The ambience in Dysfunctionality House has been ‘tetchy’ this week – a direct result of girl hormones creating chaos.
When I was a young girl and packed off to a girls’ boarding school, we all took part in a sport called ‘sychronised menstruating‘ whereby the timing of our periods would synch with time, usually by the end of the first term of each academic year. This meant that we were all fucking miserable for only one week of each month and then had three weeks to pretend to be human again.
Unfortunately, NC and I haven’t synched, most likely due to the erraticism of my peri-menopausal period, which seems to turn up these days when the fuck it likes. So the lucky boys in our house can be privy to our errant mood swings, sometimes for a month in its entirety.
Luckily, NC and I handle PMS really well.
That was a lie.
We both share the uncontrollable sobbing stage of PMS – I actually cried when Charlie Pickering announced he was leaving The Project a few weeks ago and she cries every time they play a Disney song on Smooth FM – as well as the psychotic ‘don’t look at me or dare talk to me full-blown hell’ of the actual period.
It must be like living in the hormonal Hunger Games for the boys, only there’s no wilderness in which to hide.
Although the old man has his places. If he cannot camouflage himself in the darkest recesses of Dysfunctionality house or down at our local pub, he relies on the faithfulness of his invisibility cloak which is his best strategy for avoiding anything he doesn’t want to be involved in.
NC and I have very different personalities; in fact some might say that she was definitely switched at birth we are polar opposites. Mentally, she is a clone of the old man, but luckily for her, she looks like me physically. And people assume that because she looks like me, her temperament will be as calm and easy-going as mine (!). Even I am fooled sometimes by the aloofness she can demonstrate in a crisis, but that is not the case when she is PMSing (because it has become a verb in our house), when a viper lurks under the shell of my blonde, nerdy bombshell of a daughter.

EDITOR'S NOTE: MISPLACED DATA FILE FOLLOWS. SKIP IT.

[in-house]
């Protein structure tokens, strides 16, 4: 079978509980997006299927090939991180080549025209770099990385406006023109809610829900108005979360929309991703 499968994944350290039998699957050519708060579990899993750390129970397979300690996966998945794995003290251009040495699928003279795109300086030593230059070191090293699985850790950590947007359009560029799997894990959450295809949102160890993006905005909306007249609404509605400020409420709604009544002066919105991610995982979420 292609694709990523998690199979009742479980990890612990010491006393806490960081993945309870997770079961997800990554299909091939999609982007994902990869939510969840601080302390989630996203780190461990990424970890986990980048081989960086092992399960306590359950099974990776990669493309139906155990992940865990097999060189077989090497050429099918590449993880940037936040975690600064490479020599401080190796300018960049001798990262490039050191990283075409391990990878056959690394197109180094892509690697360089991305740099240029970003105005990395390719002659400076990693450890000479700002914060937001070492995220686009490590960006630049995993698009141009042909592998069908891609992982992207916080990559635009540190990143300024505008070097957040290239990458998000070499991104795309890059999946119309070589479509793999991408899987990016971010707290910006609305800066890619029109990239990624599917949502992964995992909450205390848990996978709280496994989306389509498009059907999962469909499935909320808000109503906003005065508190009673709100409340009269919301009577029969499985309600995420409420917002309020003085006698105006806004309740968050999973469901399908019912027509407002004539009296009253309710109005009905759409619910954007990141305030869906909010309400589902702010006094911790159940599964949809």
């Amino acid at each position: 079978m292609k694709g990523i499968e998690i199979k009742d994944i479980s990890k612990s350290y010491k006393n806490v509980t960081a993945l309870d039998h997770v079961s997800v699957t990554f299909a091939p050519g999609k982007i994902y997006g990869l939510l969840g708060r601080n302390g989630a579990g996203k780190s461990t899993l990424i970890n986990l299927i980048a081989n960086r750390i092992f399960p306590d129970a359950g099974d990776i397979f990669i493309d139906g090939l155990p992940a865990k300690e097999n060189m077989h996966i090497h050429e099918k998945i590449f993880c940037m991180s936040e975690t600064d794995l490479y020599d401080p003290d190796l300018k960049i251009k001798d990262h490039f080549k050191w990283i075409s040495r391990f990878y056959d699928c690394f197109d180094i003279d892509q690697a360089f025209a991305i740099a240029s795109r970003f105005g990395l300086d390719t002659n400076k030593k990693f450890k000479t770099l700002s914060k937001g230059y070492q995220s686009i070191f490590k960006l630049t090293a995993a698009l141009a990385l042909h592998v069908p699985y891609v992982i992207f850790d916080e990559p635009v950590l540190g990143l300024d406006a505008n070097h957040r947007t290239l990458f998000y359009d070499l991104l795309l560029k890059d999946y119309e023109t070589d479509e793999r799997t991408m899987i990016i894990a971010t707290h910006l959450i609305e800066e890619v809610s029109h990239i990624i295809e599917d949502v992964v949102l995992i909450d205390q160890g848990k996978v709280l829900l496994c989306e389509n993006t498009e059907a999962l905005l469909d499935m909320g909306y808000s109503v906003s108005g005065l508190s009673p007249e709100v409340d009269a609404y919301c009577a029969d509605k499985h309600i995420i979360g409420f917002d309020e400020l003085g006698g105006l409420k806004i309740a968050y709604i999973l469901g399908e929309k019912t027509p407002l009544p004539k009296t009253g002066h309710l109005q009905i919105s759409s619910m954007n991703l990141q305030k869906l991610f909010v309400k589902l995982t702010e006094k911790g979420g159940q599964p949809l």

Add to the menstruation equation problems like the after shocks of an argument with NB (Nerd Boy), or under-achieving in her latest ‘rock’ assignment, and she and I dance around each other in the house, territorially, like two Tyrannosaurus Rex, about to rip each others throats out.
Little things set us off. For me it can be the health and safety violations in her bedroom and bathroom; for her, the trigger can be as inane as no Marmite in the pantry.
Everything irritates us during our PMS, but we irritate each other the most.
We have learned to avoid eye contact over our afternoon cup of tea. So we sit there sipping silently, secretly congratulating ourselves on our self-control.
But sometimes a catalyst enters the equation.
Catalysts speed up a chemical reaction where sometimes it would be best left alone. Our catalyst is Kurt.
Kurt’s ADHD makes him impulsive and daring and fearless of consequences. People with ADHD are often those crazy people that take up extreme sports and talking to NC or myself before, after or during our period could be categorised as a very extreme sport.
And when you’re physically hurting, mentally fragile, angry most of the time, completely irrational and at the mercy of a hormone rave, communication is not a priority.
But Kurt doesn’t understand the concepts of personal space or how women tick. It is like living with an overgrown puppy or Tigger – highly energetic, full of life, reactionary and a little bit crazy.
And at the first sign of a reaction from us, when he has either hit a nerve, or detected some resilience or weakness, his game seems to sharpen. Mercilessly. He bounces around us and between us like a big, fat bumble bee looking to sting, winding us up, prodding and baiting us until the steam begins to stream out of our orifices.
Then he goes in for the kill suddenly and there is no going back because the she-devils have been released.
’You’ve got your period, haven’t you?’ he’ll ask.
Suffice it to say, the consequences of his foolhardiness are neither instant nor painless.